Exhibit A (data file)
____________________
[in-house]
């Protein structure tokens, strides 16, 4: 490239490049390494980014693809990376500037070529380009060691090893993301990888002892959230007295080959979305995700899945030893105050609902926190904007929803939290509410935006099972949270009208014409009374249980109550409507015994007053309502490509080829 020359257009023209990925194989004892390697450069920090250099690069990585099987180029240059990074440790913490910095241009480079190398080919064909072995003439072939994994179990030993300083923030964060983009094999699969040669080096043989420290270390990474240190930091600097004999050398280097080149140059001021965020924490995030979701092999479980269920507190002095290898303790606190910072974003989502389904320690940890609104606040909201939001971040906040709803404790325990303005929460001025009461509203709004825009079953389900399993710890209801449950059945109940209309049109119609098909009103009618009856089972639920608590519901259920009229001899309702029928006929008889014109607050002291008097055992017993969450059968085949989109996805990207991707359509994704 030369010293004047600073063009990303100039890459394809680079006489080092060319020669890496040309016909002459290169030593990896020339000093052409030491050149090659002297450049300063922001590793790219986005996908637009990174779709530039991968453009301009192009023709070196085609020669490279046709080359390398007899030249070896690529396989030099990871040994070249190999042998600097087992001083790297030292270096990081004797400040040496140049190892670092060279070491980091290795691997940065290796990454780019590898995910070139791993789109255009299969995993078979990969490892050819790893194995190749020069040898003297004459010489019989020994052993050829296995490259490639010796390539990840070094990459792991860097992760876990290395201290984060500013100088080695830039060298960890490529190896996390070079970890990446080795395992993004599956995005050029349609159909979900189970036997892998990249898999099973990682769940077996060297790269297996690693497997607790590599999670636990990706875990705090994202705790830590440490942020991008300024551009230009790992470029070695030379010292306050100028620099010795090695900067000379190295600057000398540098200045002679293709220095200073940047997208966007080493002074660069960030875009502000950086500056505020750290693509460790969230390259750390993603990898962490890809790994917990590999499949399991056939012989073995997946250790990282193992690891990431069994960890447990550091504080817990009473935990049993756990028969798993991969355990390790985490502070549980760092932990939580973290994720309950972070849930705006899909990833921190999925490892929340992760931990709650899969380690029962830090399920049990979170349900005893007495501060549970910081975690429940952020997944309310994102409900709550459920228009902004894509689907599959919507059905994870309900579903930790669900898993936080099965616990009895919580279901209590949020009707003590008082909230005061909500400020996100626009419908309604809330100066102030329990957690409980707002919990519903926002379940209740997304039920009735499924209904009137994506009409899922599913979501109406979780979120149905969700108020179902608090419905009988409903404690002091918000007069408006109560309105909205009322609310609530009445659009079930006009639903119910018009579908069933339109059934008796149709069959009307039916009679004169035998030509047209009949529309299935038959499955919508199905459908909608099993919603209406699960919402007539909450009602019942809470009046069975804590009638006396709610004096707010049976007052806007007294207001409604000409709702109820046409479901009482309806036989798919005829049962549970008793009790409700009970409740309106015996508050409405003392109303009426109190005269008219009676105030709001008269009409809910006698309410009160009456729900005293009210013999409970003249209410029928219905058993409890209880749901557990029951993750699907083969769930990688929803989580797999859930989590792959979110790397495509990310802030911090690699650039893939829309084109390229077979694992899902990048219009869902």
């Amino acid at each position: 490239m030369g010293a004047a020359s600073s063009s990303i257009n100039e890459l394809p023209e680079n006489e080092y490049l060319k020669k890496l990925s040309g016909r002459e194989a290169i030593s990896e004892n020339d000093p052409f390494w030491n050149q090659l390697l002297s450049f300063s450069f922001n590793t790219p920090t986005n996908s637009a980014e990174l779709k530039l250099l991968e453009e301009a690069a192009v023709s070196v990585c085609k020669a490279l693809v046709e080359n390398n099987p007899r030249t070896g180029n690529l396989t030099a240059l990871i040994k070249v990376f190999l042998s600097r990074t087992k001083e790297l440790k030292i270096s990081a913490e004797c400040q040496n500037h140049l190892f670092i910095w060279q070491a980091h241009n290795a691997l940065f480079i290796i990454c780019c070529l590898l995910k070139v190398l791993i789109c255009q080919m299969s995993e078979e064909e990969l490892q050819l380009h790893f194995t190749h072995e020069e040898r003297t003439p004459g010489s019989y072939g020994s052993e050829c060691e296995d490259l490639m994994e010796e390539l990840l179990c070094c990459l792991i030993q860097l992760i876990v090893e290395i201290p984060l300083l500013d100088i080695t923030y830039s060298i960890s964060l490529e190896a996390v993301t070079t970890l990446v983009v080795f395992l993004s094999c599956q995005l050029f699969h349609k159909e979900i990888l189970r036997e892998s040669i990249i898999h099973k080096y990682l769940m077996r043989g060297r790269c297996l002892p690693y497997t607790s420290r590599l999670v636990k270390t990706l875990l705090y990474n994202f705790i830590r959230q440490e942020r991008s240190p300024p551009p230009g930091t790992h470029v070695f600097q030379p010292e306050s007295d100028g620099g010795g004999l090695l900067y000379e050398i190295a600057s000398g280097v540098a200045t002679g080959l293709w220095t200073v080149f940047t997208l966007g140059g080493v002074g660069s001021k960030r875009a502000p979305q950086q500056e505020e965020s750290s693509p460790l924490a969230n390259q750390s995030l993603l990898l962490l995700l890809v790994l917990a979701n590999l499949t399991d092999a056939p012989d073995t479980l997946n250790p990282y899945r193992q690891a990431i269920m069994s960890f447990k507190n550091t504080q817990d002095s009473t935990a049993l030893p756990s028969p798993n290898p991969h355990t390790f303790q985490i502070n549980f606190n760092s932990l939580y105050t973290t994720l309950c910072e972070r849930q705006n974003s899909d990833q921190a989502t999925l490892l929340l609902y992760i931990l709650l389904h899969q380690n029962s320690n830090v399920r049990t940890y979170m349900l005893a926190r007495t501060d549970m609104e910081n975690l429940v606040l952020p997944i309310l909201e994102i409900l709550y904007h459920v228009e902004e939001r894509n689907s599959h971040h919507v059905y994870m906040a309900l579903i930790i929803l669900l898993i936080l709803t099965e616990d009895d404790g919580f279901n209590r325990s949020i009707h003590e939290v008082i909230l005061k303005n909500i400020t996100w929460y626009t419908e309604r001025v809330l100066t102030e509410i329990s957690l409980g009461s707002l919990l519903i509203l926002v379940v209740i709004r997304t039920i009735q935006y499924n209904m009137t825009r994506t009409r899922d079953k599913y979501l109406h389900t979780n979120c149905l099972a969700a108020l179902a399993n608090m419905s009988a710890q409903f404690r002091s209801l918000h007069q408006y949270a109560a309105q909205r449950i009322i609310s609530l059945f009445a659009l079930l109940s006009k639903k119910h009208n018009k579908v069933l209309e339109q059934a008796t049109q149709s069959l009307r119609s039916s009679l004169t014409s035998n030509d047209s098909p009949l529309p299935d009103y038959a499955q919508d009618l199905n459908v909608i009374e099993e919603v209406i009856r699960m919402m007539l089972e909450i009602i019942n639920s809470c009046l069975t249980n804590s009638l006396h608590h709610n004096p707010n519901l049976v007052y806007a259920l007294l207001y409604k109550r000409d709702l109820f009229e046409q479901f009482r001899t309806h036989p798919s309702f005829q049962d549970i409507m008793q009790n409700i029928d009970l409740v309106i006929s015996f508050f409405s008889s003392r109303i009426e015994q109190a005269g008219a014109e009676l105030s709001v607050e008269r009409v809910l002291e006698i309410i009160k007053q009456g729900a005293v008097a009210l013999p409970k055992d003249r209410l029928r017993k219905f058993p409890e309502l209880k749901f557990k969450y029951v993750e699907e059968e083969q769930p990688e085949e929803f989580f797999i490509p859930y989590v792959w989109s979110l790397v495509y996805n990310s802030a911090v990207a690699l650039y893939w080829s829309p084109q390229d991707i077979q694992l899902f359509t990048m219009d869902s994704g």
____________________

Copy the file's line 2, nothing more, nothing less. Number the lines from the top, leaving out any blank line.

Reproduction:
């Protein structure tokens, strides 16, 4: 490239490049390494980014693809990376500037070529380009060691090893993301990888002892959230007295080959979305995700899945030893105050609902926190904007929803939290509410935006099972949270009208014409009374249980109550409507015994007053309502490509080829 020359257009023209990925194989004892390697450069920090250099690069990585099987180029240059990074440790913490910095241009480079190398080919064909072995003439072939994994179990030993300083923030964060983009094999699969040669080096043989420290270390990474240190930091600097004999050398280097080149140059001021965020924490995030979701092999479980269920507190002095290898303790606190910072974003989502389904320690940890609104606040909201939001971040906040709803404790325990303005929460001025009461509203709004825009079953389900399993710890209801449950059945109940209309049109119609098909009103009618009856089972639920608590519901259920009229001899309702029928006929008889014109607050002291008097055992017993969450059968085949989109996805990207991707359509994704 030369010293004047600073063009990303100039890459394809680079006489080092060319020669890496040309016909002459290169030593990896020339000093052409030491050149090659002297450049300063922001590793790219986005996908637009990174779709530039991968453009301009192009023709070196085609020669490279046709080359390398007899030249070896690529396989030099990871040994070249190999042998600097087992001083790297030292270096990081004797400040040496140049190892670092060279070491980091290795691997940065290796990454780019590898995910070139791993789109255009299969995993078979990969490892050819790893194995190749020069040898003297004459010489019989020994052993050829296995490259490639010796390539990840070094990459792991860097992760876990290395201290984060500013100088080695830039060298960890490529190896996390070079970890990446080795395992993004599956995005050029349609159909979900189970036997892998990249898999099973990682769940077996060297790269297996690693497997607790590599999670636990990706875990705090994202705790830590440490942020991008300024551009230009790992470029070695030379010292306050100028620099010795090695900067000379190295600057000398540098200045002679293709220095200073940047997208966007080493002074660069960030875009502000950086500056505020750290693509460790969230390259750390993603990898962490890809790994917990590999499949399991056939012989073995997946250790990282193992690891990431069994960890447990550091504080817990009473935990049993756990028969798993991969355990390790985490502070549980760092932990939580973290994720309950972070849930705006899909990833921190999925490892929340992760931990709650899969380690029962830090399920049990979170349900005893007495501060549970910081975690429940952020997944309310994102409900709550459920228009902004894509689907599959919507059905994870309900579903930790669900898993936080099965616990009895919580279901209590949020009707003590008082909230005061909500400020996100626009419908309604809330100066102030329990957690409980707002919990519903926002379940209740997304039920009735499924209904009137994506009409899922599913979501109406979780979120149905969700108020179902608090419905009988409903404690002091918000007069408006109560309105909205009322609310609530009445659009079930006009639903119910018009579908069933339109059934008796149709069959009307039916009679004169035998030509047209009949529309299935038959499955919508199905459908909608099993919603209406699960919402007539909450009602019942809470009046069975804590009638006396709610004096707010049976007052806007007294207001409604000409709702109820046409479901009482309806036989798919005829049962549970008793009790409700009970409740309106015996508050409405003392109303009426109190005269008219009676105030709001008269009409809910006698309410009160009456729900005293009210013999409970003249209410029928219905058993409890209880749901557990029951993750699907083969769930990688929803989580797999859930989590792959979110790397495509990310802030911090690699650039893939829309084109390229077979694992899902990048219009869902």